So they have a lot more attachments in the brain. Like, every single memory has lots of different links to it. So there are lots of different ways to trigger it. So if you have, like, an old memory which you don't actually - haven't really thought about. That's fair enough. So it's got a limited amount of connections to make it accessible. But then when you - no - are reminded of it by talking to a person, you go, oh, yes. So then it all comes flooding back.
That's a new sensation. That's - now you associate that memory with this experience of not being able to remember something and then remembering the person, then being happy that you remembered them. So, you know, you're forming lots of new connections to it. So that actually does make perfect sense in that the act of having a sudden, vivid recollection would, in fact, increase the likelihood that the memory will be more a bit more resilient from then on.
GROSS: If you're just joining us, my guest is neurologist Dean Burnett. He's the author of the new book "Idiot Brain: What Your Head Is Really Up To." Let's take a short break. And then we'll talk some more. This is FRESH AIR.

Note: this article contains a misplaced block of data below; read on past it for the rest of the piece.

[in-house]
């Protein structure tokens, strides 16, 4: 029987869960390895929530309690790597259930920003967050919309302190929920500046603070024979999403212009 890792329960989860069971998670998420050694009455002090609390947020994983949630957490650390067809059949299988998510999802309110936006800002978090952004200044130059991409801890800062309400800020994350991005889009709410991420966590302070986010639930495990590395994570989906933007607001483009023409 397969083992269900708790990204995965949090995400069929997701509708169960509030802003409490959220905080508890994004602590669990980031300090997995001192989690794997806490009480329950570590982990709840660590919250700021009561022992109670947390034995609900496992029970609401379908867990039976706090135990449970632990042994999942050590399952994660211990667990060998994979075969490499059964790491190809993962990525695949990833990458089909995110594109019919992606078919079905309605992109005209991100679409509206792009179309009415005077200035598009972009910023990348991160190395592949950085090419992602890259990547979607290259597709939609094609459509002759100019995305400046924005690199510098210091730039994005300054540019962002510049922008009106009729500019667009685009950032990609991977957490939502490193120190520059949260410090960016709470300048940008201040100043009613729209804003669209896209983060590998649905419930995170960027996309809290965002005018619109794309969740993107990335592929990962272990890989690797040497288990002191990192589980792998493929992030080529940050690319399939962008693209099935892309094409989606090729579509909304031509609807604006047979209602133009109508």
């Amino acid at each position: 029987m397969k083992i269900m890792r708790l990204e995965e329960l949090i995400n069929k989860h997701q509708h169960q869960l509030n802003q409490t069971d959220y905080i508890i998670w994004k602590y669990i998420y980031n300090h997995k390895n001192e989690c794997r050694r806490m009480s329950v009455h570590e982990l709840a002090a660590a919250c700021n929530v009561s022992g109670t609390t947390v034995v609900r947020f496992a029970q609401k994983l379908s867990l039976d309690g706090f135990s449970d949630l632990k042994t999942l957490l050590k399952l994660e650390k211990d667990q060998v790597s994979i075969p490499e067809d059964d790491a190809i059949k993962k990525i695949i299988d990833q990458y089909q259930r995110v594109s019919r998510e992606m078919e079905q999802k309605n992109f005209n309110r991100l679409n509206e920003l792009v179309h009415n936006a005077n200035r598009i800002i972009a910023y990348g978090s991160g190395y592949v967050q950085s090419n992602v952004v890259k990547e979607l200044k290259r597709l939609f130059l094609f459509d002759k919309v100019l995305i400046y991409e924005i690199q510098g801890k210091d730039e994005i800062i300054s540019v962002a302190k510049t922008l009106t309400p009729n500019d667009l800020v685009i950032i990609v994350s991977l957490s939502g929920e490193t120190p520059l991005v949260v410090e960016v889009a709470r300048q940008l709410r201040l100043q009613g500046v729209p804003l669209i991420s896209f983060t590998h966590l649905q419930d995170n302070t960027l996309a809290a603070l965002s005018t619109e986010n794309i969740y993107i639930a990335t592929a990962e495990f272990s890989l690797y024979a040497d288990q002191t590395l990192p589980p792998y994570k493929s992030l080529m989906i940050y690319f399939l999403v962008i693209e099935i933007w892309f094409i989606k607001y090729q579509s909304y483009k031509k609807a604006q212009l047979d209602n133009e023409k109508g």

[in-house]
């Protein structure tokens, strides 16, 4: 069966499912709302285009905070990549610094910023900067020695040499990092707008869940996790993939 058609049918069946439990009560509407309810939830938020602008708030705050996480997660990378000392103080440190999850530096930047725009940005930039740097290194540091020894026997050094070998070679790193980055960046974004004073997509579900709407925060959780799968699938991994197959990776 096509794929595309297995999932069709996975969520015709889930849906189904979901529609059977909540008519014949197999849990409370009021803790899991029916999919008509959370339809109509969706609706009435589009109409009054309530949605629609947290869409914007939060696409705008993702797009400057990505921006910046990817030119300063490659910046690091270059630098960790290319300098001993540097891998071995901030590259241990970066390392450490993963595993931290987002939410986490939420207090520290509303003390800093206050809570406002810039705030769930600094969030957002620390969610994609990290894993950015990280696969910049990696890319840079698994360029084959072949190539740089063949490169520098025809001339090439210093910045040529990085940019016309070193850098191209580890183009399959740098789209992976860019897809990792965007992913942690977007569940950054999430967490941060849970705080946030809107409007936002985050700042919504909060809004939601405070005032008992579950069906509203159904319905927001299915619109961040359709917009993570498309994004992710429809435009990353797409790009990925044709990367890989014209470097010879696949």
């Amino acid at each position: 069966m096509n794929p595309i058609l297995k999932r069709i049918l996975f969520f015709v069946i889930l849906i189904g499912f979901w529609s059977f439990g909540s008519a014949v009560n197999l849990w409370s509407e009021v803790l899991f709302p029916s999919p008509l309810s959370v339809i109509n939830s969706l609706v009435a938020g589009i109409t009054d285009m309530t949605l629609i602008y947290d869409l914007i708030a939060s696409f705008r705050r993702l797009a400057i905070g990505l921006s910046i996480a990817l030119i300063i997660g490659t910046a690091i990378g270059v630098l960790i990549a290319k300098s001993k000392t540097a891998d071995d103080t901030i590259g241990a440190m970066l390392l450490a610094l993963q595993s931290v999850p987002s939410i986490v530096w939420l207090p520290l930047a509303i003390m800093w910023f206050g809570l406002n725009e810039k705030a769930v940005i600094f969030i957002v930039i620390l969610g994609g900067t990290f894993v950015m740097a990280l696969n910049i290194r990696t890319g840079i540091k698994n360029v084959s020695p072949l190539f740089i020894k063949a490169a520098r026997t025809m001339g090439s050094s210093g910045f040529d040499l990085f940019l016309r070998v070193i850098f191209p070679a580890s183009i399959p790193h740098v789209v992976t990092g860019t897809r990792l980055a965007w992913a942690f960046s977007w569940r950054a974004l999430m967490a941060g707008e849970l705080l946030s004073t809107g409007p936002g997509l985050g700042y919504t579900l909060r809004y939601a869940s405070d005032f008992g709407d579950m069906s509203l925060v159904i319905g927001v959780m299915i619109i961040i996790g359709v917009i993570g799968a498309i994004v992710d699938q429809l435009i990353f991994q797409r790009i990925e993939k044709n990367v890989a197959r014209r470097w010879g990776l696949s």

(SOUNDBITE OF MUSIC)
GROSS: This is FRESH AIR. And if you're just joining us, my guest is neurologist Dean Burnett, author of the new book "Idiot Brain." He's based at the University of Cardiff Centre for Medical Education, and he's a lecturer in psychiatry and writes a blog for The Guardian called "Brain Flapping."
So it's summertime, which means a lot of people are going on vacation, and a lot of those vacationers are going to be driving, many of them with children in the car. And I think children are especially prone to motion sickness. You have a very interesting explanation for why we can get motion sickness in a moving vehicle.